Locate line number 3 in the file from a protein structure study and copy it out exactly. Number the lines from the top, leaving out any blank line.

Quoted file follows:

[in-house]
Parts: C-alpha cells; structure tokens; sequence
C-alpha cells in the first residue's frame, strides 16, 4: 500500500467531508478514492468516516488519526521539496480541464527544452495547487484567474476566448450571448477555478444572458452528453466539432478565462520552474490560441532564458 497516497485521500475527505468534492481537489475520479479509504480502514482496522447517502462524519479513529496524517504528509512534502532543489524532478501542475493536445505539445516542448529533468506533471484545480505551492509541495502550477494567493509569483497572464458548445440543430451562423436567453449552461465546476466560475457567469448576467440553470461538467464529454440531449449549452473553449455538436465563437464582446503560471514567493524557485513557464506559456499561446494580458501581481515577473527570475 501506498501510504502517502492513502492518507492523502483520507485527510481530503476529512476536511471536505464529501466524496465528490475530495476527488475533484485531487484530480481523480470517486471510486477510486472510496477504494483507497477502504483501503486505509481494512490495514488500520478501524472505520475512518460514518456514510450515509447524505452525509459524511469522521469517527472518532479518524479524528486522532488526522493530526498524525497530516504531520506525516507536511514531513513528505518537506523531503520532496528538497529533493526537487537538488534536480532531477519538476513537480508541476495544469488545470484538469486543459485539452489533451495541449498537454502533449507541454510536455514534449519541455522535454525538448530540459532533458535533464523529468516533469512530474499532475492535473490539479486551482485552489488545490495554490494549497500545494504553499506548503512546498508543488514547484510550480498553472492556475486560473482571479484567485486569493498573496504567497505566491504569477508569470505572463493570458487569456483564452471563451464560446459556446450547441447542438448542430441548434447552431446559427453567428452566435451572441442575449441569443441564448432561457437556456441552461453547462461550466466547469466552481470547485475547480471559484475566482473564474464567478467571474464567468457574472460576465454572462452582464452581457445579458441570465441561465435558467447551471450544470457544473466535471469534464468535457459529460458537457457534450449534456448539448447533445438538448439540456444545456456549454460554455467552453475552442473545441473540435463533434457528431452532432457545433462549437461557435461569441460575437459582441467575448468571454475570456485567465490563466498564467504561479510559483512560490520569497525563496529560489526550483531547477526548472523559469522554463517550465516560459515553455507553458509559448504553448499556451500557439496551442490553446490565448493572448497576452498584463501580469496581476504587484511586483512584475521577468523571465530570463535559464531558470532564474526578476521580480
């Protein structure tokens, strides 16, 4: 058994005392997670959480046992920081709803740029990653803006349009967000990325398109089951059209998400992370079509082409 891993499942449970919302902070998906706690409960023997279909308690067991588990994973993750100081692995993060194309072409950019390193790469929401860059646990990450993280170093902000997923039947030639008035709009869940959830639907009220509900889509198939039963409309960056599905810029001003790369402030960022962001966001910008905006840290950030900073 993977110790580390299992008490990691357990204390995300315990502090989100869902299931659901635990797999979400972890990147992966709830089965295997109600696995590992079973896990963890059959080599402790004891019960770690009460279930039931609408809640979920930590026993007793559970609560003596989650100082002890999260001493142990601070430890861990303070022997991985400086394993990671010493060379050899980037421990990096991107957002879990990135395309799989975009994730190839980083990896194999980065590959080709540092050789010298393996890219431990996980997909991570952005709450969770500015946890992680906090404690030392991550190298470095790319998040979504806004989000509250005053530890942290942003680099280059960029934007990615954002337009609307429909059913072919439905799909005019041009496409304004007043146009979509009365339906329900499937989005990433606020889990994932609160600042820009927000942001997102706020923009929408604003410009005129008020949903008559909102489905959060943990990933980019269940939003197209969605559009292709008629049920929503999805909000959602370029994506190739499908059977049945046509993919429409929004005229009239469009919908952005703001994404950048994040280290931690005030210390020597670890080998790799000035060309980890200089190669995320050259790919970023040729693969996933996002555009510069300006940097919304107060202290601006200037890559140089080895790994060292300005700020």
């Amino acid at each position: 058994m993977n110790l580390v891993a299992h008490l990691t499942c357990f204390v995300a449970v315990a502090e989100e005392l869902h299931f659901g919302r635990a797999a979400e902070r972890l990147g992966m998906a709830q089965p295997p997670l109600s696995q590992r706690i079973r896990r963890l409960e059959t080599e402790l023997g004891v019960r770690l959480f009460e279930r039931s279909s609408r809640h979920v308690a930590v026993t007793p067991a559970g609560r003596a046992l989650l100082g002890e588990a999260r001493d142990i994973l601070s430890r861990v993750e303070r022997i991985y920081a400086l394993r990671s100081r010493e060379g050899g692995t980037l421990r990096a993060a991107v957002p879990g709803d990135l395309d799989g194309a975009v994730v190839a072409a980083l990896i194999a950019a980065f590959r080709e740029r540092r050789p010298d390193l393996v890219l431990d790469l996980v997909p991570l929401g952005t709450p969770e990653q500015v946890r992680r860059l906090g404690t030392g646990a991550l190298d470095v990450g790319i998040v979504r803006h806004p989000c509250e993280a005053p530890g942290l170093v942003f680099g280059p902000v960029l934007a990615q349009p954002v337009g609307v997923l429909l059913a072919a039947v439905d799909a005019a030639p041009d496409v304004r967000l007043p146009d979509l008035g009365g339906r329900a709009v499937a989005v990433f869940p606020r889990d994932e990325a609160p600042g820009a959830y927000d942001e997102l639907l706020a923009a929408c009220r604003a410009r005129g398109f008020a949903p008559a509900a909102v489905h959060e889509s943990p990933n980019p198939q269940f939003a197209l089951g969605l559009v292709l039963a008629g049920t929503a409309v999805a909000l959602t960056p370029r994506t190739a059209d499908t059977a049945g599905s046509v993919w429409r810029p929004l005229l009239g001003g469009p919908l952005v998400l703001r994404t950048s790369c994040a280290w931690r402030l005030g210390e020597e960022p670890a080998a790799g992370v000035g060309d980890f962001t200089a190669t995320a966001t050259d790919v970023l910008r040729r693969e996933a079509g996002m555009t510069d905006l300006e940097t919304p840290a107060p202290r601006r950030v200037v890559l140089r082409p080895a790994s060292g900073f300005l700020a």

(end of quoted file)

C-alpha cells in the first residue's frame, strides 16, 4: 500500500467531508478514492468516516488519526521539496480541464527544452495547487484567474476566448450571448477555478444572458452528453466539432478565462520552474490560441532564458 497516497485521500475527505468534492481537489475520479479509504480502514482496522447517502462524519479513529496524517504528509512534502532543489524532478501542475493536445505539445516542448529533468506533471484545480505551492509541495502550477494567493509569483497572464458548445440543430451562423436567453449552461465546476466560475457567469448576467440553470461538467464529454440531449449549452473553449455538436465563437464582446503560471514567493524557485513557464506559456499561446494580458501581481515577473527570475 501506498501510504502517502492513502492518507492523502483520507485527510481530503476529512476536511471536505464529501466524496465528490475530495476527488475533484485531487484530480481523480470517486471510486477510486472510496477504494483507497477502504483501503486505509481494512490495514488500520478501524472505520475512518460514518456514510450515509447524505452525509459524511469522521469517527472518532479518524479524528486522532488526522493530526498524525497530516504531520506525516507536511514531513513528505518537506523531503520532496528538497529533493526537487537538488534536480532531477519538476513537480508541476495544469488545470484538469486543459485539452489533451495541449498537454502533449507541454510536455514534449519541455522535454525538448530540459532533458535533464523529468516533469512530474499532475492535473490539479486551482485552489488545490495554490494549497500545494504553499506548503512546498508543488514547484510550480498553472492556475486560473482571479484567485486569493498573496504567497505566491504569477508569470505572463493570458487569456483564452471563451464560446459556446450547441447542438448542430441548434447552431446559427453567428452566435451572441442575449441569443441564448432561457437556456441552461453547462461550466466547469466552481470547485475547480471559484475566482473564474464567478467571474464567468457574472460576465454572462452582464452581457445579458441570465441561465435558467447551471450544470457544473466535471469534464468535457459529460458537457457534450449534456448539448447533445438538448439540456444545456456549454460554455467552453475552442473545441473540435463533434457528431452532432457545433462549437461557435461569441460575437459582441467575448468571454475570456485567465490563466498564467504561479510559483512560490520569497525563496529560489526550483531547477526548472523559469522554463517550465516560459515553455507553458509559448504553448499556451500557439496551442490553446490565448493572448497576452498584463501580469496581476504587484511586483512584475521577468523571465530570463535559464531558470532564474526578476521580480